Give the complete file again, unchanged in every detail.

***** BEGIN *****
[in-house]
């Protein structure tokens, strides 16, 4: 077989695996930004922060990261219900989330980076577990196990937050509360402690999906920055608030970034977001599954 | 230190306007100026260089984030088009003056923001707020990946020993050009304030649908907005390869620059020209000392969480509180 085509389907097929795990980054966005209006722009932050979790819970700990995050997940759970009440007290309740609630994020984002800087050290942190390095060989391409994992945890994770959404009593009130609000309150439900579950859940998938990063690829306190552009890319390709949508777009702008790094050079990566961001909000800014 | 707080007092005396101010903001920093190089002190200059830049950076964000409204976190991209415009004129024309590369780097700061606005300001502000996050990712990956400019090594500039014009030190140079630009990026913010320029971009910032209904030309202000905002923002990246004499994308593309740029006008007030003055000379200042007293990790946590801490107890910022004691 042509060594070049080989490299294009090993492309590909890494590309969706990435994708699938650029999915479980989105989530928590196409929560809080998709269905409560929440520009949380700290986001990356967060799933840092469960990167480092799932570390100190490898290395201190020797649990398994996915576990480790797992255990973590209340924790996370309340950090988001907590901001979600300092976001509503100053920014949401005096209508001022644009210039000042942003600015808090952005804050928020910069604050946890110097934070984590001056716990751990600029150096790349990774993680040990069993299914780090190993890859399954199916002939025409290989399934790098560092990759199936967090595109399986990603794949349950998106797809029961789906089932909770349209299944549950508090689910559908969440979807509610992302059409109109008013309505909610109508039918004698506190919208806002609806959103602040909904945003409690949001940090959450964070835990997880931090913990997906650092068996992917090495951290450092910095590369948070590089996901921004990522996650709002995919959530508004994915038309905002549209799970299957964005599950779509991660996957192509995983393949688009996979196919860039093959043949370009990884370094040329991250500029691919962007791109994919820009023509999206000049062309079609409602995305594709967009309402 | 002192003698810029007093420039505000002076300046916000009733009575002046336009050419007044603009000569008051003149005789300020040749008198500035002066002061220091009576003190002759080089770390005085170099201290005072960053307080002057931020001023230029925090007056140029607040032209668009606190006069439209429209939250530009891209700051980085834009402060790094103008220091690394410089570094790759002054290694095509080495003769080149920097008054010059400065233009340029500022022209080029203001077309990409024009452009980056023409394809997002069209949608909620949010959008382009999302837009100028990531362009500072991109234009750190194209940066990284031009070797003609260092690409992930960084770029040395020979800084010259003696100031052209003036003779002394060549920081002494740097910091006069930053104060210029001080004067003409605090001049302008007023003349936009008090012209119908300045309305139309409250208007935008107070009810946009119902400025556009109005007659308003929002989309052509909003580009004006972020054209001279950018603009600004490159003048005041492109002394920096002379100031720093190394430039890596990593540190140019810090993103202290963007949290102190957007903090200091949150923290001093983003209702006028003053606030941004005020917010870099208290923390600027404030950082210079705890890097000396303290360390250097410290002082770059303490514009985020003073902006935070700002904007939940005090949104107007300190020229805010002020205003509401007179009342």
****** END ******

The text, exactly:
[in-house]
């Protein structure tokens, strides 16, 4: 077989695996930004922060990261219900989330980076577990196990937050509360402690999906920055608030970034977001599954 | 230190306007100026260089984030088009003056923001707020990946020993050009304030649908907005390869620059020209000392969480509180 085509389907097929795990980054966005209006722009932050979790819970700990995050997940759970009440007290309740609630994020984002800087050290942190390095060989391409994992945890994770959404009593009130609000309150439900579950859940998938990063690829306190552009890319390709949508777009702008790094050079990566961001909000800014 | 707080007092005396101010903001920093190089002190200059830049950076964000409204976190991209415009004129024309590369780097700061606005300001502000996050990712990956400019090594500039014009030190140079630009990026913010320029971009910032209904030309202000905002923002990246004499994308593309740029006008007030003055000379200042007293990790946590801490107890910022004691 042509060594070049080989490299294009090993492309590909890494590309969706990435994708699938650029999915479980989105989530928590196409929560809080998709269905409560929440520009949380700290986001990356967060799933840092469960990167480092799932570390100190490898290395201190020797649990398994996915576990480790797992255990973590209340924790996370309340950090988001907590901001979600300092976001509503100053920014949401005096209508001022644009210039000042942003600015808090952005804050928020910069604050946890110097934070984590001056716990751990600029150096790349990774993680040990069993299914780090190993890859399954199916002939025409290989399934790098560092990759199936967090595109399986990603794949349950998106797809029961789906089932909770349209299944549950508090689910559908969440979807509610992302059409109109008013309505909610109508039918004698506190919208806002609806959103602040909904945003409690949001940090959450964070835990997880931090913990997906650092068996992917090495951290450092910095590369948070590089996901921004990522996650709002995919959530508004994915038309905002549209799970299957964005599950779509991660996957192509995983393949688009996979196919860039093959043949370009990884370094040329991250500029691919962007791109994919820009023509999206000049062309079609409602995305594709967009309402 | 002192003698810029007093420039505000002076300046916000009733009575002046336009050419007044603009000569008051003149005789300020040749008198500035002066002061220091009576003190002759080089770390005085170099201290005072960053307080002057931020001023230029925090007056140029607040032209668009606190006069439209429209939250530009891209700051980085834009402060790094103008220091690394410089570094790759002054290694095509080495003769080149920097008054010059400065233009340029500022022209080029203001077309990409024009452009980056023409394809997002069209949608909620949010959008382009999302837009100028990531362009500072991109234009750190194209940066990284031009070797003609260092690409992930960084770029040395020979800084010259003696100031052209003036003779002394060549920081002494740097910091006069930053104060210029001080004067003409605090001049302008007023003349936009008090012209119908300045309305139309409250208007935008107070009810946009119902400025556009109005007659308003929002989309052509909003580009004006972020054209001279950018603009600004490159003048005041492109002394920096002379100031720093190394430039890596990593540190140019810090993103202290963007949290102190957007903090200091949150923290001093983003209702006028003053606030941004005020917010870099208290923390600027404030950082210079705890890097000396303290360390250097410290002082770059303490514009985020003073902006935070700002904007939940005090949104107007300190020229805010002020205003509401007179009342």